Kristen Haase, an assistant professor of nursing at the University of British Columbia (UBC), was house hunting in a Vancouver suburb this spring when something off-putting forced her to search elsewhere. The reason wasn’t the price or the neighborhood—it was the smell. A distinct rotten-egg odor infiltrated her every whiff.
Bad smells do more than simply scare off potential homebuyers: Exposure to them can also impact human health and well-being. But quantifying stinky odors is difficult because smell is inherently subjective, and sniffs are often influenced by weather and interacting particles.
To bridge this data gap, Canadian researchers launched Smell Vancouver, a Web application that allows residents to report stenches. By combining crowdsourced science with particle tracing, meteorological models, and mobile monitoring, the team can track smells to uncover their sources. These methods, which will be presented on 14 December at AGU’s Fall Meeting 2021, allow the team to map an urban “smellscape,” said UBC environmental scientist Amanda Giang, a principal investigator on the project.
“It’s really hard to understand odor impacts without engaging the people who are actually experiencing this odor,” Giang said. “Getting that kind of civic and community engagement allows us to ask questions that otherwise we would not be able to ask.”
Nosing Around the Community
Residents of Vancouver have submitted nearly 600 smell reports since the app launched in December 2020. Along with the date and time, participants input the offensiveness and strength of the odor and try to capture the smell in a few words. They also select accompanying symptoms and reactions, such as closing windows or staying indoors.
Preliminary analyses have painted a vivid picture of Vancouver’s bad odors. “Burning” and “smoky” were popular descriptors in winter months, whereas “rotting” and “compost” reigned in the summer, Giang said. Suspected causes also repeatedly materialized: cannabis cultivation, composting, and meat processing facilities. In fact, the researchers found that 21% of the reported odors were associated with garbage, and 17% were associated with chemicals. Another 6% linked to a “skunky” odor often connected to cannabis and cannabis cultivation facilities.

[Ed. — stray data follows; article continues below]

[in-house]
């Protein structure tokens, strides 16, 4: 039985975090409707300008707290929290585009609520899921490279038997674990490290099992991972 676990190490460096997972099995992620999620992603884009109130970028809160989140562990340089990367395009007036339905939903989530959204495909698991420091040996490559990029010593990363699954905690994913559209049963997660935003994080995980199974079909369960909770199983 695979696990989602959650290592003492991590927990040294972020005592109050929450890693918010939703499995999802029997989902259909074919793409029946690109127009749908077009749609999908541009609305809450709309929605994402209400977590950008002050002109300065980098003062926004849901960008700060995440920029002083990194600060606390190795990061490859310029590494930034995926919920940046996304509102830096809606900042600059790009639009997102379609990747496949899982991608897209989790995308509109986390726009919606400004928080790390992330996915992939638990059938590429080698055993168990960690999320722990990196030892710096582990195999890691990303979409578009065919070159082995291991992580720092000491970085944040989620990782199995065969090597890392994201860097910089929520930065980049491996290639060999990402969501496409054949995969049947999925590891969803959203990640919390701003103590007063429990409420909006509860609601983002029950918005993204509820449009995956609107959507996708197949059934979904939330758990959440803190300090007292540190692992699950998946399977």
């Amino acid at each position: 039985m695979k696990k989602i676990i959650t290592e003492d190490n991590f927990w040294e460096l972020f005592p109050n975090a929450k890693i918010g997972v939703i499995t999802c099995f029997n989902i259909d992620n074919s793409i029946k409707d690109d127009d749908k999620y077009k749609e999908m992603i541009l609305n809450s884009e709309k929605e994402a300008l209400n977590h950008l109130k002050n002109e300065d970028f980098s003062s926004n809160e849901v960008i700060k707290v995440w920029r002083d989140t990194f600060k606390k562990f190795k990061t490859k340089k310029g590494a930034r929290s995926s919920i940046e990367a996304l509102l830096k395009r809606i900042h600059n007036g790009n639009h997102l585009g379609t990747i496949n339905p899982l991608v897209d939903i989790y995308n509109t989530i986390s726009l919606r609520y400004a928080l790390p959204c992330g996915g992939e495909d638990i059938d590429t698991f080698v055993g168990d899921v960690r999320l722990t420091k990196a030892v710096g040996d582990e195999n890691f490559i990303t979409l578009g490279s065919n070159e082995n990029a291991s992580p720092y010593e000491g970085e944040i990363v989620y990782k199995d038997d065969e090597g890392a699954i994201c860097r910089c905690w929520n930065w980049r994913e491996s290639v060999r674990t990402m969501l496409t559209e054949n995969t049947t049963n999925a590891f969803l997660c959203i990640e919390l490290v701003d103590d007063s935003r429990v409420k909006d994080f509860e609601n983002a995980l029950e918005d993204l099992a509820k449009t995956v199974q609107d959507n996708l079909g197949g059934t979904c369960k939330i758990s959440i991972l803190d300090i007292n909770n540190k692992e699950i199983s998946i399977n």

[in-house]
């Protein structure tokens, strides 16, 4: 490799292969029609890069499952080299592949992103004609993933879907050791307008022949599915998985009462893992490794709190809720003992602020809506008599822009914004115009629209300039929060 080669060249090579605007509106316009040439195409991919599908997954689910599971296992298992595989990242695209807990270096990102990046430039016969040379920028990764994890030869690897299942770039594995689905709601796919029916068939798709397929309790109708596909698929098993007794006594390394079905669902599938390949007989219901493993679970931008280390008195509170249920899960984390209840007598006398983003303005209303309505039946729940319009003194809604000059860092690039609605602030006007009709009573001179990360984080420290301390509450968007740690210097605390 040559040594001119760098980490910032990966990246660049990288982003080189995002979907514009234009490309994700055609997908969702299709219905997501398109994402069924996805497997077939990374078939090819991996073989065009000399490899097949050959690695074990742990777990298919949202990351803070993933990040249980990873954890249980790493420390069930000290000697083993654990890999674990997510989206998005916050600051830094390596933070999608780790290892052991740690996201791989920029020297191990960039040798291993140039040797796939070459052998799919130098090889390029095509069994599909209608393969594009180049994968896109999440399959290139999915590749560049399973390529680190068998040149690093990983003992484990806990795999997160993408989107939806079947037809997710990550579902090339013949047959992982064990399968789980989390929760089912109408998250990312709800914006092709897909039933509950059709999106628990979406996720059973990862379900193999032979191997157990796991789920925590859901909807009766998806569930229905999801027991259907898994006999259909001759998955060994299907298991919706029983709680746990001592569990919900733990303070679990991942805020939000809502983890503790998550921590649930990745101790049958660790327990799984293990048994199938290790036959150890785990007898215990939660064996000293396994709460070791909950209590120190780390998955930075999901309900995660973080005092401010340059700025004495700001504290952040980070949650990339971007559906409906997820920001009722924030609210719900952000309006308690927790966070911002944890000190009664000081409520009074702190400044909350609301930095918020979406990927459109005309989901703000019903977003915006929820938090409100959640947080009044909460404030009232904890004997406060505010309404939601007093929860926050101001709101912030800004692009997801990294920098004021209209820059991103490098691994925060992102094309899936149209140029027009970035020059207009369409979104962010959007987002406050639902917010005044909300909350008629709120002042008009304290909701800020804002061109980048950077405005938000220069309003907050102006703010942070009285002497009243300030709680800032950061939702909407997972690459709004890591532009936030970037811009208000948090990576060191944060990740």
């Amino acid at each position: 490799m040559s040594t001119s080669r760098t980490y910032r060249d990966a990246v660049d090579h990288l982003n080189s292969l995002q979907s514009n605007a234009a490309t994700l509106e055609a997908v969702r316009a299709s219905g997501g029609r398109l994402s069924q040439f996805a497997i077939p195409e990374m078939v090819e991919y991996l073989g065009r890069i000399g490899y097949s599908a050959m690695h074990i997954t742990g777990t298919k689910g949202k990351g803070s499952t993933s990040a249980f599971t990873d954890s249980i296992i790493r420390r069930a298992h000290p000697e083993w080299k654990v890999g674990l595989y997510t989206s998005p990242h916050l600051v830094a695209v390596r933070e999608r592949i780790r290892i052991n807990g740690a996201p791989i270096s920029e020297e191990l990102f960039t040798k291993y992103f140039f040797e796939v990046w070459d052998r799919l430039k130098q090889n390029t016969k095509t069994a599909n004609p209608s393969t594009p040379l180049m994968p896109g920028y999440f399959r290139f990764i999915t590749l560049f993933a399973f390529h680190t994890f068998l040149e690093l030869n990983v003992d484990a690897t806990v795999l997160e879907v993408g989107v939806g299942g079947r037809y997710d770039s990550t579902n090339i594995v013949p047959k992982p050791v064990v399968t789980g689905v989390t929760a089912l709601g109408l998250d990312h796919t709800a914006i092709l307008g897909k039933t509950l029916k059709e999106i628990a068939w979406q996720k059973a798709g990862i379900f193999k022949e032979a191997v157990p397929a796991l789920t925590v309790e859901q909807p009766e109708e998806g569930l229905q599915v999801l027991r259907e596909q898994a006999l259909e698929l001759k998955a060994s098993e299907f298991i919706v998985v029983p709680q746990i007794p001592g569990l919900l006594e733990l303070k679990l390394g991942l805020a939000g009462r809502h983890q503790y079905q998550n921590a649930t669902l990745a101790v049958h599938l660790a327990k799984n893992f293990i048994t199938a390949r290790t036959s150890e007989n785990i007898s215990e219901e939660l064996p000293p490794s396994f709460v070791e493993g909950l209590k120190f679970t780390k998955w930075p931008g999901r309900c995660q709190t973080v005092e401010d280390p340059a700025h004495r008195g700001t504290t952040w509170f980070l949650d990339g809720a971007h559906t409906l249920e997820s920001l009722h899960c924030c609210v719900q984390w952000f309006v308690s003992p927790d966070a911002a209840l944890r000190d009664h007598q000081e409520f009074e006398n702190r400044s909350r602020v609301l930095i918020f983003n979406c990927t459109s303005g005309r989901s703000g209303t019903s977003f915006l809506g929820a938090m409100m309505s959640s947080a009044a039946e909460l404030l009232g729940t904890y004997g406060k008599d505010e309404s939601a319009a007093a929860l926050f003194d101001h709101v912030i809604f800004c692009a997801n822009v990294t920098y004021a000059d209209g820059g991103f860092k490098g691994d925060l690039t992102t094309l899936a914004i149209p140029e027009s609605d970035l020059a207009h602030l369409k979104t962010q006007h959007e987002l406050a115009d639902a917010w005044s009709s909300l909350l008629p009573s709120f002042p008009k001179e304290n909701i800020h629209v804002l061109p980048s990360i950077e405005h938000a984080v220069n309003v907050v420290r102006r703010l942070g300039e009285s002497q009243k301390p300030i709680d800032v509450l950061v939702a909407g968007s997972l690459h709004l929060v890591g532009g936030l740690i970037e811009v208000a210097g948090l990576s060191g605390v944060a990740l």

Perhaps most interesting, however, was how similar smells, symptoms, and reactions didn’t cluster as the team thought they would, said lead researcher Sahil Bhandari, a postdoctoral fellow at UBC. Instead, reports revealed hundreds of combinations of hyperlocal olfactory experiences.
“We had a qualitative idea of odor being a personal experience. But now, we can see that in numbers as well,” Bhandari said.
Hunting Smelly Sources
In the project’s next phase, the researchers will use models of local winds and weather to trace each reported smell’s likely path. If that air parcel floats over a noted stinky facility, the team will attach a probability to that spot as an origin.
Starting in 2022, the Smell Vancouver project will also go mobile. An equipped van will drive around the city to investigate reported odor hot spots. The vehicle will measure volatile organic compounds, ultrafine particles, and air contaminants, such as carbon monoxide and ozone. This tactic will replace stationary and pricier air pollution tracking methods, according to Bhandari.
“This citizen science approach of odor monitoring, combined with the mobile monitoring approach for air pollution, brings together this new combination where it reduces the cost but also connects more to the people on the ground,” he said.
Converting Sniffs into Action
Odors aren’t typically tested by regulatory networks, said air quality researcher Nick Clements of the University of Colorado Boulder. That’s why community science projects like Smell Vancouver can prioritize afflicted communities by connecting neighborhood problems to policymakers, said Clements, who was not involved with the study.
“These apps are hugely important for closing that gap,” he said, adding that civic groups should use the resulting data to make local improvements.
By working together with regional and national stakeholders, like the British Columbia Centre for Disease Control, the team hopes to do just that, Giang said. “Letting people share their experiences with each other can be empowering and allow residents to organize, identify patterns, and advocate for their interests,” she said.
—Brittney J. Miller (@BrittneyMiller), Science Writer